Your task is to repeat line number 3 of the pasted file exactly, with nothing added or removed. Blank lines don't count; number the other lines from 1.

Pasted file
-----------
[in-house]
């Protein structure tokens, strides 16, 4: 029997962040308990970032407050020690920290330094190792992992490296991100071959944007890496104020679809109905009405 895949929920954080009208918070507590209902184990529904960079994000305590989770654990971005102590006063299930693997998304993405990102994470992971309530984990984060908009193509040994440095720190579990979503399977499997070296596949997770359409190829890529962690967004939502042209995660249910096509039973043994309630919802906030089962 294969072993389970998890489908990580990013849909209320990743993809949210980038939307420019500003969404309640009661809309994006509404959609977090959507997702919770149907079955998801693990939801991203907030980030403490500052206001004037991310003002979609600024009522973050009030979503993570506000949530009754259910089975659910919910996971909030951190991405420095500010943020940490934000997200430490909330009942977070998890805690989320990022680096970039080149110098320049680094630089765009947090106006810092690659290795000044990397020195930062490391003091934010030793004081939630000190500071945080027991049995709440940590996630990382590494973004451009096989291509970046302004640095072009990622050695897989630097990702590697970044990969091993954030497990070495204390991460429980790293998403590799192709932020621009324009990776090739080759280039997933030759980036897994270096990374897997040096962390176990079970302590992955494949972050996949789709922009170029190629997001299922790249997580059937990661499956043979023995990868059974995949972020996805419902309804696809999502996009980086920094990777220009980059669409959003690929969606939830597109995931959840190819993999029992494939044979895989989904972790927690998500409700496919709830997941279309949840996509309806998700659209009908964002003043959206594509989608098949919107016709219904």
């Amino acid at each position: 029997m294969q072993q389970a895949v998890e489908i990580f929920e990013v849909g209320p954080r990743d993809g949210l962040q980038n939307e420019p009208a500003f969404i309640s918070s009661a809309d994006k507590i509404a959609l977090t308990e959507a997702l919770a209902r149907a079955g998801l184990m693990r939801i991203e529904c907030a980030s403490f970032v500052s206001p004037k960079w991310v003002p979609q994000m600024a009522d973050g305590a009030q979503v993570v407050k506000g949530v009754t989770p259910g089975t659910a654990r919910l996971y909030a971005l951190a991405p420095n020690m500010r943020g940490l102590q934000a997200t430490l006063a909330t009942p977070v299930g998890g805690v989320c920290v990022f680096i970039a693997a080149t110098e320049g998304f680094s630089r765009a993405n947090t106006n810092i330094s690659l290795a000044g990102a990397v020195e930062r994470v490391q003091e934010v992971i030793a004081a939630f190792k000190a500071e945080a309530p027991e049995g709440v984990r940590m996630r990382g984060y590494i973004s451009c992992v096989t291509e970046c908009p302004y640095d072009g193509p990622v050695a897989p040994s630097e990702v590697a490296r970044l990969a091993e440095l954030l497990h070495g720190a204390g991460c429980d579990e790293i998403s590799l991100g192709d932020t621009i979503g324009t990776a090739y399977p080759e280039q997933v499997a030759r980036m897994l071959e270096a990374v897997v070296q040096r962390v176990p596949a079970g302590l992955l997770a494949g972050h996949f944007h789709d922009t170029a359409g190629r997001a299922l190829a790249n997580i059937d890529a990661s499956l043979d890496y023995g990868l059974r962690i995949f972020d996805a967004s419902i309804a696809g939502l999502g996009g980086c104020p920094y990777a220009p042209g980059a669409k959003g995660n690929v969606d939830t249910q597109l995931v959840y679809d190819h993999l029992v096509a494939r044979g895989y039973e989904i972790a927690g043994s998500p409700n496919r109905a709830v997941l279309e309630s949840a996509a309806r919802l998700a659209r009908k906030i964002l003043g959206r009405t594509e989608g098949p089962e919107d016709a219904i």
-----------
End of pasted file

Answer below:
């Amino acid at each position: 029997m294969q072993q389970a895949v998890e489908i990580f929920e990013v849909g209320p954080r990743d993809g949210l962040q980038n939307e420019p009208a500003f969404i309640s918070s009661a809309d994006k507590i509404a959609l977090t308990e959507a997702l919770a209902r149907a079955g998801l184990m693990r939801i991203e529904c907030a980030s403490f970032v500052s206001p004037k960079w991310v003002p979609q994000m600024a009522d973050g305590a009030q979503v993570v407050k506000g949530v009754t989770p259910g089975t659910a654990r919910l996971y909030a971005l951190a991405p420095n020690m500010r943020g940490l102590q934000a997200t430490l006063a909330t009942p977070v299930g998890g805690v989320c920290v990022f680096i970039a693997a080149t110098e320049g998304f680094s630089r765009a993405n947090t106006n810092i330094s690659l290795a000044g990102a990397v020195e930062r994470v490391q003091e934010v992971i030793a004081a939630f190792k000190a500071e945080a309530p027991e049995g709440v984990r940590m996630r990382g984060y590494i973004s451009c992992v096989t291509e970046c908009p302004y640095d072009g193509p990622v050695a897989p040994s630097e990702v590697a490296r970044l990969a091993e440095l954030l497990h070495g720190a204390g991460c429980d579990e790293i998403s590799l991100g192709d932020t621009i979503g324009t990776a090739y399977p080759e280039q997933v499997a030759r980036m897994l071959e270096a990374v897997v070296q040096r962390v176990p596949a079970g302590l992955l997770a494949g972050h996949f944007h789709d922009t170029a359409g190629r997001a299922l190829a790249n997580i059937d890529a990661s499956l043979d890496y023995g990868l059974r962690i995949f972020d996805a967004s419902i309804a696809g939502l999502g996009g980086c104020p920094y990777a220009p042209g980059a669409k959003g995660n690929v969606d939830t249910q597109l995931v959840y679809d190819h993999l029992v096509a494939r044979g895989y039973e989904i972790a927690g043994s998500p409700n496919r109905a709830v997941l279309e309630s949840a996509a309806r919802l998700a659209r009908k906030i964002l003043g959206r009405t594509e989608g098949p089962e919107d016709a219904i």